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Spectrometer Uses Micromachined Grating

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Daniel S. Burgess

In the pursuit of compact spectrometers for a variety of industrial applications, researchers at Fraunhofer Institut für Photonische Mikrosysteme in Dresden, Germany, have developed a device based on a micromechanical scanning grating. They suggest that the work may yield handheld products with a better combination of range and resolution than today's low-cost, fixed-grating spectrometers.

Heinrich Grüger, a division head at the institute, explained that the device configuration is a variant of the Czerny-Turner setup, in which a motor tilts a dispersive element, typically a grating, and the position of the element defines the wavelength of the monochromatic light emerging from the exit slit. The new spectrometer, however, employs a micromachined grating that is steered with a patented, 20-V resonant electrostatic drive (Figure 1). The grating is operated in a scanning mode at a resonance frequency of between 500 Hz and 2 kHz, depending on the size of the element, enabling the device to acquire a spectrum in milliseconds.

Micromachined Scanning Grating

Figure 1. A spectrometer developed at Fraunhofer Institut für Photonische Mikrosysteme uses a micromachined scanning grating as a dispersive element. In this variant of the Czerny-Turner configuration, a 20-V electrostatic drive steers the grating, enabling system integration using low-cost CMOS processes. Images courtesy of Heinrich Grüger.

As with the Czerny-Turner design, a single photodetector behind the exit slit measures the intensity of the monochromatic signal. Fixed-grating spectrometers, in contrast, employ detector arrays, thus increasing costs.

The dispersive element is fabricated in a micro-optoelectromechanical systems process from bonded silicon on insulator wafers (Figure 2). Aluminum is deposited on the mirror plate through a photomask to form the grating structure -- 500 grooves per millimeter in the 2 x 2-mm prototype (Figure 3). The scanning range of the element can be up to 60°, and the spectral range of the device is approximately 500 nm.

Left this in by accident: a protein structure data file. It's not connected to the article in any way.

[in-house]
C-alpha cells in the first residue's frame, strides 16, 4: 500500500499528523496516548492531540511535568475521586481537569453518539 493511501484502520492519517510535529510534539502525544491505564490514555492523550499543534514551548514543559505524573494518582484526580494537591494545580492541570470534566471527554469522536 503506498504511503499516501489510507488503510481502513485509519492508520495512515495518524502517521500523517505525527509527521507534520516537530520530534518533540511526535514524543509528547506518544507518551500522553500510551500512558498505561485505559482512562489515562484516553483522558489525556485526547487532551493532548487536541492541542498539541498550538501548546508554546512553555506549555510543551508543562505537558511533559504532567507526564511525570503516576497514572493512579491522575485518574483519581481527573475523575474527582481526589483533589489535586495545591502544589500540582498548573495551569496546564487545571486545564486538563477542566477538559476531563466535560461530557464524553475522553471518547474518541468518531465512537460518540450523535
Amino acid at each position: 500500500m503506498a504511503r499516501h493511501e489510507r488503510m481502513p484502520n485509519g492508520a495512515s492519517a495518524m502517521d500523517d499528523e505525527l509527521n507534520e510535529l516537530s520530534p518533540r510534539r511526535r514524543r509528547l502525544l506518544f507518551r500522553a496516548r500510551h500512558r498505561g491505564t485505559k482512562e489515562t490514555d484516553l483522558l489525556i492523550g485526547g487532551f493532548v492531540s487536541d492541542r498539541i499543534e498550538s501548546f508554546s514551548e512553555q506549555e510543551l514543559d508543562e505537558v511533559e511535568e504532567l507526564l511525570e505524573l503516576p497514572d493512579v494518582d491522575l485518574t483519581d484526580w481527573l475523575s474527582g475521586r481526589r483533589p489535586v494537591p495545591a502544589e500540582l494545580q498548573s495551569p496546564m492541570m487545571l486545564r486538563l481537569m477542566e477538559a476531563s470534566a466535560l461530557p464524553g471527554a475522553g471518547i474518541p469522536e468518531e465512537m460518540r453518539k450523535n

Bonded Silicon on Insulator Wafers
Figure 2. The 2 X 2-mm dispersive element is micromachined from bonded silicon on insulator wafers. Aluminum deposited through a photomask forms the grating structures on the mirror plate.

Because the electrostatic drive is compatible with CMOS processes, the researchers are working to miniaturize the device by integrating the grating with a driving application-specific integrated circuit, an analog-to-digital converter, and a controller or digital signal processing chip. Currently, the position of the grating is calculated off-chip employing a computer that is equipped with an analog-to-digital card.

Prototype Element
Figure 3. A close-up of a prototype element illustrates its 500-groove-per-millimeter grating and comblike drive structures.

To characterize the performance of the spectrometer, the scientists captured a spectrum that included the output of three laser sources. Measuring the 632.8-nm line of a HeNe laser, they calculated that the device displayed a resolution of 0.7 nm full width half maximum, in good agreement with theoretical calculations.

Immediate applications of the new spectrometer will be in industrial processes such as air-quality monitoring or sorting plastics for recycling, using an infrared photodetector in the design, Grüger said. Others might include the analysis of exhaust gases from diesel engines in automobiles and from oil furnaces in home heating systems, which would lower unit costs as the number of devices produced grows.

Scaling production

Economies of scale are central to the researchers' plan. "From my point of view, the combination of a wide and selectable range and a reasonable price is a key to the market," he said. "As is typical for every new system, the applications that offer higher economical possibilities will be served first, and with decreasing prices, further applications will arise."

One shortcoming of the device is that it requires relatively high signal intensities because the mechanical properties of the materials involved limit the gratings to sizes of up to 3 x 3 mm, and thus lower the throughput. The use of ultralow-noise photodetectors could compensate for this, but the added expense might negate the cost savings of the micromachined approach.

Although low signal intensities would not be an issue in the targeted applications, Grüger said that the scientists are working to optimize the grating design of the spectrometer for higher throughputs.

Photonics Spectra
Jul 2003
Basic Sciencecompact spectrometersindustrialindustrial applicationsmicromechanical scanning grating fixed-grating spectrometersResearch & TechnologySensors & DetectorsspectroscopyTech Pulse

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